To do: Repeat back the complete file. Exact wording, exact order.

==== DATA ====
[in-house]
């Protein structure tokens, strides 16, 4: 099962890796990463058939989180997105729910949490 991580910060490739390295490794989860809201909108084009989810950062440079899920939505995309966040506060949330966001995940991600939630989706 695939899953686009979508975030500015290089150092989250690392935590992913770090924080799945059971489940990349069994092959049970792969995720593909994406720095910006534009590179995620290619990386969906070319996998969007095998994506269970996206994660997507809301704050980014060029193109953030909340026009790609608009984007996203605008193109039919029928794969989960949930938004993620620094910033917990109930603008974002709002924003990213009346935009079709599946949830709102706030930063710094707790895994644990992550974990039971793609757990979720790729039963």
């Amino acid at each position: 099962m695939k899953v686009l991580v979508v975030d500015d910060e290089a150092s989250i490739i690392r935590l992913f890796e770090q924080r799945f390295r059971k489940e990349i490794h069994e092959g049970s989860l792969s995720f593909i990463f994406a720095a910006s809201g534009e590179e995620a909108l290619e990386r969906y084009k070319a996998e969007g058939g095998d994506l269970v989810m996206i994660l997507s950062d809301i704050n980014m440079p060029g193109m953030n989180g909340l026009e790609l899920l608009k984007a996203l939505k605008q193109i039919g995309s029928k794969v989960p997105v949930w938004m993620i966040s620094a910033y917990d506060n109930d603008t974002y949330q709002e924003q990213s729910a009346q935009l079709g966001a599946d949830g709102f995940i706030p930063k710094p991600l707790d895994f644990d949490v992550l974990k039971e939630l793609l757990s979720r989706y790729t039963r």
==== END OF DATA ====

[in-house]
């Protein structure tokens, strides 16, 4: 099962890796990463058939989180997105729910949490 991580910060490739390295490794989860809201909108084009989810950062440079899920939505995309966040506060949330966001995940991600939630989706 695939899953686009979508975030500015290089150092989250690392935590992913770090924080799945059971489940990349069994092959049970792969995720593909994406720095910006534009590179995620290619990386969906070319996998969007095998994506269970996206994660997507809301704050980014060029193109953030909340026009790609608009984007996203605008193109039919029928794969989960949930938004993620620094910033917990109930603008974002709002924003990213009346935009079709599946949830709102706030930063710094707790895994644990992550974990039971793609757990979720790729039963």
């Amino acid at each position: 099962m695939k899953v686009l991580v979508v975030d500015d910060e290089a150092s989250i490739i690392r935590l992913f890796e770090q924080r799945f390295r059971k489940e990349i490794h069994e092959g049970s989860l792969s995720f593909i990463f994406a720095a910006s809201g534009e590179e995620a909108l290619e990386r969906y084009k070319a996998e969007g058939g095998d994506l269970v989810m996206i994660l997507s950062d809301i704050n980014m440079p060029g193109m953030n989180g909340l026009e790609l899920l608009k984007a996203l939505k605008q193109i039919g995309s029928k794969v989960p997105v949930w938004m993620i966040s620094a910033y917990d506060n109930d603008t974002y949330q709002e924003q990213s729910a009346q935009l079709g966001a599946d949830g709102f995940i706030p930063k710094p991600l707790d895994f644990d949490v992550l974990k039971e939630l793609l757990s979720r989706y790729t039963r």